JavaC compilation error: '.' expected

Discussion in 'Java' started by Klauer, Jun 21, 2007.

  1. Klauer

    Klauer Guest

    I am trying to find a reference to this error somewhere, but you can
    imagine how difficult it is for a search engine to actually find '.'
    verbatim, assuming that the first quote, the period, or the second
    quote can be ignored.

    In any case, I was compiling my java classes and I'm getting this odd
    error, not knowing how to fix it:

    com.thing.etc.etc...: '.' expected
    import classIwasImporting

    Where can I find out about this error, and how can I fix it? First of
    all, can someone give me a reference to a specific place where I can
    at least figure out what this error means, or if anyone has any
    insight on what the compiler is thinking when it comes up with this
    error, I'd appreciate it.
    Klauer, Jun 21, 2007
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  2. Klauer

    bencoe Guest

    I would assume that it's because you're importing something

    Can you give me an example?

    if you've got a line like:


    That's incorrect, should either import a specific class.; or the whole thing '*'

    bencoe, Jun 21, 2007
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  3. Klauer

    Klauer Guest

    The class I'm importing is a specific class. This specific .class is
    in the classpath, and this used to compile before(in IntelliJ). We
    are moving our Ant scripts to be platform independent, and have come
    across an error like this preventing it from happening. We are also
    compiling this under JDK 1.3, if that helps any.

    For instance, the class is a pre-compiled class crSampleClass.

    All of our source for many of these files simply

    import crSampleClass;

    public class crExtSampleClassExtension

    and this compiles correctly and creates a functional .jar that we use
    in production. I'm just curious why this wouldn't be working now, and
    coming up with an error like this in it.
    Klauer, Jun 21, 2007
  4. Klauer

    bencoe Guest

    What's your package structure look like? If you could give me a better
    idea of what package the file you can't compile is in, and what the
    import statement looks like, when compared to the root directory I
    could probably help more.

    bencoe, Jun 21, 2007
  5. Klauer

    Klauer Guest

    Well, I'll try my best to describe the package structure.

    We have a set of pre-compiled .class files that sit on a client and
    server of our software on the hard drive. These supporting .class
    files are generated by that program itself, and we pull reference and
    import these directly from those physical locations. They do fall
    under a package, as defined in their .java, but physically--on the
    hard drive--they sit in a random directory, e.g. client/module1/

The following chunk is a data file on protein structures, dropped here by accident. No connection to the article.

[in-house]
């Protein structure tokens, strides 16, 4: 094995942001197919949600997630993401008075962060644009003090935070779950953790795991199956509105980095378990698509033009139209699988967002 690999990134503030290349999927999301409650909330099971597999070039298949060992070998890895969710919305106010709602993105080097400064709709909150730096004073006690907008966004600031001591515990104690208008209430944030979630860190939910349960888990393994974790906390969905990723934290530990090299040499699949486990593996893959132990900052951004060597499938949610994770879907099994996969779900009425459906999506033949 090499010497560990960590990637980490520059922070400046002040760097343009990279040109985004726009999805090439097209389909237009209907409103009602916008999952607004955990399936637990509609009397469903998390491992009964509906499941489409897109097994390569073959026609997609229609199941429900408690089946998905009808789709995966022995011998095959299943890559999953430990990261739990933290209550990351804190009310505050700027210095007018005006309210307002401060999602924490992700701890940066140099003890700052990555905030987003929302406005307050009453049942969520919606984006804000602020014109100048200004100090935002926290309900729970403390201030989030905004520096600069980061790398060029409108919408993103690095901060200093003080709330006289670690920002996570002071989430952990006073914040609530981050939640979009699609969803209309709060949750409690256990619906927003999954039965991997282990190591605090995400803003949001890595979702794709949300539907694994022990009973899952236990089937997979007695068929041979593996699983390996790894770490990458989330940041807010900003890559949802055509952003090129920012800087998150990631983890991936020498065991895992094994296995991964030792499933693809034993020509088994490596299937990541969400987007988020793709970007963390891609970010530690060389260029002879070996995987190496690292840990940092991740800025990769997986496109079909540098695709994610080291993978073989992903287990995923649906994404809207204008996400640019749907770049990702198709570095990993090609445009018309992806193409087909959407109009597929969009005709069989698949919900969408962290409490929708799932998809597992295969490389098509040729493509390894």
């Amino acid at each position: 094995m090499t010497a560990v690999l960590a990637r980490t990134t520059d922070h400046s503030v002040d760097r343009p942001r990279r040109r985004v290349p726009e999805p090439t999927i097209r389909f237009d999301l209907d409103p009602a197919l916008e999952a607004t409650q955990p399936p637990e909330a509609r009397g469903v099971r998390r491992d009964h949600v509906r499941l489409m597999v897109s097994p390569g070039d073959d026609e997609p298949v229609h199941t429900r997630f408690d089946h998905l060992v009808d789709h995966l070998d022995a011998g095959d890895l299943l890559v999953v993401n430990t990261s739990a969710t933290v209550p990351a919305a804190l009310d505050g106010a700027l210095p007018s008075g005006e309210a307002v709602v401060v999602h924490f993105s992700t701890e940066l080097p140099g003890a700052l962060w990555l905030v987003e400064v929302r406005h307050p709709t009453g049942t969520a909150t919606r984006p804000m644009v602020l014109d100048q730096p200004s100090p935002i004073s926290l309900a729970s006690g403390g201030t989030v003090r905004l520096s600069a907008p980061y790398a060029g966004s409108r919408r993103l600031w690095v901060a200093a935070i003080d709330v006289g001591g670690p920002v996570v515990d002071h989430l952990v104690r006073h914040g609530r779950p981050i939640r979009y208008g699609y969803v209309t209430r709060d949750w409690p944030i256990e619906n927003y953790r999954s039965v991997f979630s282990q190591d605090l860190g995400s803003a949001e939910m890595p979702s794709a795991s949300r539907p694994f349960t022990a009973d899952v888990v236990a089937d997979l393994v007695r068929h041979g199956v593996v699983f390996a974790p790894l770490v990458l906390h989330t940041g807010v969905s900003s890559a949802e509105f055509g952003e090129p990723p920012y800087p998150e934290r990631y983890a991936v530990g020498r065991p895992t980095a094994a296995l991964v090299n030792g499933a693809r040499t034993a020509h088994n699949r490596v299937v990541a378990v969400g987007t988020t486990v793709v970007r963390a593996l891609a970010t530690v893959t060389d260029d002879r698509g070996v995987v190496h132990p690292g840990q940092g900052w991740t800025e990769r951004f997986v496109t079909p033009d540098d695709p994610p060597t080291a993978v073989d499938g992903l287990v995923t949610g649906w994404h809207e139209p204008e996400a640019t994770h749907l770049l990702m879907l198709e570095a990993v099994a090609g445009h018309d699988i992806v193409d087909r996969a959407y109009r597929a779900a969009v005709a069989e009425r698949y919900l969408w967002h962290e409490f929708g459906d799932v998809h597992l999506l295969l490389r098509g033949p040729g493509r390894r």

With the way we had it working before, this is an example of what most
    of the extending java modules would look like:


    import crClass;

    public class crExtClass

    the crClass.class actually belongs to the same package, as it was defined pre-
    compilation, so importing while in that same package worked just
    fine. What I don't get is why I'm seeing this error now, as IntelliJ
    compiled the source down to .classes and .jars without as much as a
    Klauer, Jun 21, 2007
  6. Are you sure you're using JDK 1.3? From 1.4 on, all imports have to
    be from named packages (i.e. you can no longer import from the 'default'
    package). This would exactly explain the behavior you're seeing.

    See: for more information.

    Maybe this feature seeped into JDK 1.3 also...
    Steve Wampler, Jun 21, 2007
  7. Steve Wampler, Jun 21, 2007
  8. I think the rule about not being able to import classes from the default
    package into classes in named packages may have existed in 1.3. See the
    reference in the previous posting to Roedy's Java Glossary for details.
    Steve Wampler, Jun 21, 2007
  9. Klauer

    Klauer Guest

    This may be exactly what my issue is. I will do a little
    investigating and toying with the code to see if this resolves by
    changing that.
    Klauer, Jun 21, 2007
  10. Klauer

    Lew Guest

    We do realize that Java 1.3 is obsolete, don't we? In addition to 1.3 being
    three major versions old, Sun took it off life support last year. In fact,
    Java 1.4 is already in its end-of-life process. It's probably worth upgrading.

    Also, to the OP, please do not top post, and your question would be a lot
    easier if you'd provide a short, self-contained complete (compilable) example
    (SSCCE) that illustrates the difficulty. If you were to COPY and PASTE the
    error message instead of waving your hands with some "etc.etc. [sic]"
    mumbo-jumbo people could help better. Accurate answers can only come from
    accurate information.

    BTW, the tool is "javac", not "JavaC". Computers are picky about that sort of
    Lew, Jun 22, 2007
  11. Klauer

    Lew Guest

    Top-posting re-ordered for clarity. Please post comments in line with the
    material quoted to make life easier on everyone else reading the thread.

    Production code should never live in the default package anyway, not even
    under old Java versions. I guess abuse of that principle must have led Sun to
    add that "no import" rule.
    Lew, Jun 22, 2007
  12. Klauer

    Roedy Green Guest

    Roedy Green, Jun 22, 2007
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